Groupers are widely known for their bold presence. They are masters of the marine world and are incredibly in their versatility to adapt to almost any conditions. Groupers are best suited for a large environment as they grow quickly and require same sized fish around or they could easily become a tasty snack. Groupers are easy to identify with their hinged jaw allowing them to essentially gulp their meal in one quick movement. They should be offered meaty seafood daily.
Hamlets are traditionally found in the warm waters of the Gulf of Mexico and the Caribbean. They vary in color and pattern but are generally brightly colored and very visible. Hamlets have a large mouth and are carnivorous, so they are not considered invertebrate safe. They will consume small fish if they are not well fed. Hamlets require a large environment and will thrive in most conditions. Hamlets can be semi-aggressive but get along well with similar sized fish.
Hawkfish are quite entertaining. They perch on rocks and coral reefs peering out looking for any nearby food. When they spot something they want, they will dart out, eat, and return to their perching spot. Hawkfish are peaceful community fish suitable for most environments. They are best kept without other Hawkfish. Their main diet is meaty seafoods, flakes, and pellets. Be aware that Hawkfish may eat any small shrimp they have access to.
Hogfish are a member of the wrasse family. They are peaceful fish that can be found near coral reefs and rock reefs. They are not reef safe, however as they pick at corals and invertebrates constantly. The most suitable environment for the Hogfish would be one with an abundance of live rock, and open water. Similar sized fish would be the best choice for safe keeping. Hogfish will eat most prepared foods such as meaty seafoods, pellets, and flake foods.
Stunning, amazing, gorgeous…and venomous, Lionfish are heralded for their beauty and grace. With long flowing dorsal fins, lionfish are unique in every way. These predatory fish will stalk their prey, then using their mesmerizing fins to distract their meal, they will take a single gulp and eat anything over half their own size! The signature dorsal fins are well known to hold venom that protects the Lionfish from its own predators. The Lionfish should be offered small meals of meaty seafood.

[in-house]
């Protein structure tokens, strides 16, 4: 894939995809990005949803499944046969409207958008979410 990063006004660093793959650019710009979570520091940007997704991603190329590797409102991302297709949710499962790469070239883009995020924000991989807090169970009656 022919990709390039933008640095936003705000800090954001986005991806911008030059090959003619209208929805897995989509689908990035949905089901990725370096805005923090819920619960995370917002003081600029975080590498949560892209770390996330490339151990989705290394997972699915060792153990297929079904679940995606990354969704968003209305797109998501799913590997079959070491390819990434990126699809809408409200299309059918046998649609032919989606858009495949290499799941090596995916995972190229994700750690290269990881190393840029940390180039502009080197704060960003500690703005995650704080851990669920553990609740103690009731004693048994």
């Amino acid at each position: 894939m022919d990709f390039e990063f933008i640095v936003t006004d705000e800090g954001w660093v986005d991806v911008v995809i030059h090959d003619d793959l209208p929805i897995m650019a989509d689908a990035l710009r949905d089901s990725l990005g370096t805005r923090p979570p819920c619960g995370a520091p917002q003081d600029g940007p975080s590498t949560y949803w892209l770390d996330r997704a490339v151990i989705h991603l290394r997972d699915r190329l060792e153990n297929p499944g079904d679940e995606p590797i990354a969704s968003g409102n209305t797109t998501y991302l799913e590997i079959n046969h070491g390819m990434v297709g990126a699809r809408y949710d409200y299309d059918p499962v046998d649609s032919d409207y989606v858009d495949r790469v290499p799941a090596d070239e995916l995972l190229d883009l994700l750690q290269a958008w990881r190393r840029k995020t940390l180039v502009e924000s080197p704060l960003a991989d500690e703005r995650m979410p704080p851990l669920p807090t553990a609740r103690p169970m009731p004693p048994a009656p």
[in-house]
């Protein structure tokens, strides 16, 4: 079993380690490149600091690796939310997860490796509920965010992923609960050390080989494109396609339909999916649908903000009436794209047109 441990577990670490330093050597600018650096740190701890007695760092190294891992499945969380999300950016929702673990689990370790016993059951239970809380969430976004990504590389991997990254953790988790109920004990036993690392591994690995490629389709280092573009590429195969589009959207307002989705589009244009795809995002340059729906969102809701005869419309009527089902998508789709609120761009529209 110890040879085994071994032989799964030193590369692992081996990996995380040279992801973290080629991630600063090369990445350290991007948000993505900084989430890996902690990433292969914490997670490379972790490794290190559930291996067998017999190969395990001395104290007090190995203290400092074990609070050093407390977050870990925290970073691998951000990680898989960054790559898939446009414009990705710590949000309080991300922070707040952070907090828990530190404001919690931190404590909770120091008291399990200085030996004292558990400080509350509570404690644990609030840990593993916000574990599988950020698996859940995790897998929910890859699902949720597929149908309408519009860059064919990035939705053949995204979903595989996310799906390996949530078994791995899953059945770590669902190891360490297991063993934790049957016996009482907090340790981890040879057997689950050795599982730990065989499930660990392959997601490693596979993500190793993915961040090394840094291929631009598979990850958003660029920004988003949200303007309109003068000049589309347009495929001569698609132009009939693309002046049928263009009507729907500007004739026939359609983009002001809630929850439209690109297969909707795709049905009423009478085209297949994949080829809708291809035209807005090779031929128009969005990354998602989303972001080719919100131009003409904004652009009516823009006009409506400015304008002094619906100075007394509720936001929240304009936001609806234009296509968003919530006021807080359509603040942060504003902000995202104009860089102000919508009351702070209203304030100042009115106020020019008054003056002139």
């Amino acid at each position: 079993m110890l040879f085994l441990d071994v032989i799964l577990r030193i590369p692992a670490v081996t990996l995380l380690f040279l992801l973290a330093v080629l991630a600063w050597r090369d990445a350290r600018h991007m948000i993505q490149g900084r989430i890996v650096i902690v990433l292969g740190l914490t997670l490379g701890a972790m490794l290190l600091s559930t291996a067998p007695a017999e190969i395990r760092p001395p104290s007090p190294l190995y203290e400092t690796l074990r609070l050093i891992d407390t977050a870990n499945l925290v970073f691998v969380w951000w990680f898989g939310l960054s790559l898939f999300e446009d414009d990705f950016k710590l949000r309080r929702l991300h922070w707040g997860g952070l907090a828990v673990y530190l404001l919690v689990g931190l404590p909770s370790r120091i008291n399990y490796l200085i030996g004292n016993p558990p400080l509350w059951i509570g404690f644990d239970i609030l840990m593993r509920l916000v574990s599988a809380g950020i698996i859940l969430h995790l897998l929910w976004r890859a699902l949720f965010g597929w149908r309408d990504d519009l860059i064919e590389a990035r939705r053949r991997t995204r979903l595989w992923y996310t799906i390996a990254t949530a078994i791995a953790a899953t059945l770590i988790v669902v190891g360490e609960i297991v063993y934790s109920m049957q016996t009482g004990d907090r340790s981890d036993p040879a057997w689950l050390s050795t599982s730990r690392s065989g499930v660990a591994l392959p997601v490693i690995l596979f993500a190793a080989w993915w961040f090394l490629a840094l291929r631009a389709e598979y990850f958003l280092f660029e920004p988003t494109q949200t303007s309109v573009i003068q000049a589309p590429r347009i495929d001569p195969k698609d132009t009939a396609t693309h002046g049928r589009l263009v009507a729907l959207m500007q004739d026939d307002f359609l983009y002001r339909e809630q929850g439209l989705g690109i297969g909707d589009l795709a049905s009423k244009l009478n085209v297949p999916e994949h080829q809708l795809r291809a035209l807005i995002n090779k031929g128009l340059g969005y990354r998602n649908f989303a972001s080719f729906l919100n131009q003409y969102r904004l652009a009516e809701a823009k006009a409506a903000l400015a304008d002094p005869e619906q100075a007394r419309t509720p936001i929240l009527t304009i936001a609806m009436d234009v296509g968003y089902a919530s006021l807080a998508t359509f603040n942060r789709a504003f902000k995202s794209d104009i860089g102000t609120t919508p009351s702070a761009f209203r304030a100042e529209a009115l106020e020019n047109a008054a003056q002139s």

Fish, coral, and invertebrates, need live foods to maintain a long healthy life. Live foods are beneficial as they are generally high in protein and offer minerals and nutrients that flake foods or pellet foods do not have. Marine animals prefer a varied diet, so it is best to offer a selection of live foods.
Miscellaneous – Unique Marine Life
Find an amazing selection of unique marine life at SaltWaterFish.com. From parrotfish to flounder, SaltWaterFish.com has the unique additions to make your tank truly special.
Puffers are a remarkably unique fish. True to their name, Puffers have the ability to puff themselves up to be nearly twice their resting size, sometimes as a stress response or as a fully functional defense tactic. Potential predators do not attempt to swallow a puffed Puffer as it would prove fatal. Puffers have large teeth, so they spend most of their time grazing the reef eating coral polyps and invertebrates. For this reason, they aren’t reef safe. Puffers will eat a varied diet of meaty seafoods, pellets and flake foods.
Rabbitfish, sometimes known as spinefoots or foxface, are easily spotted due to their pronounced venomous dorsal spikes and signature face stripe. They are community fish that do well with their same species or just about any other fish common to rock reefs and coral reefs. The venomous doral spike is used for protection as the they bold the open waters and search for meaty seafoods and algae. Rabbitfish are easy to care for and will do well in any environment.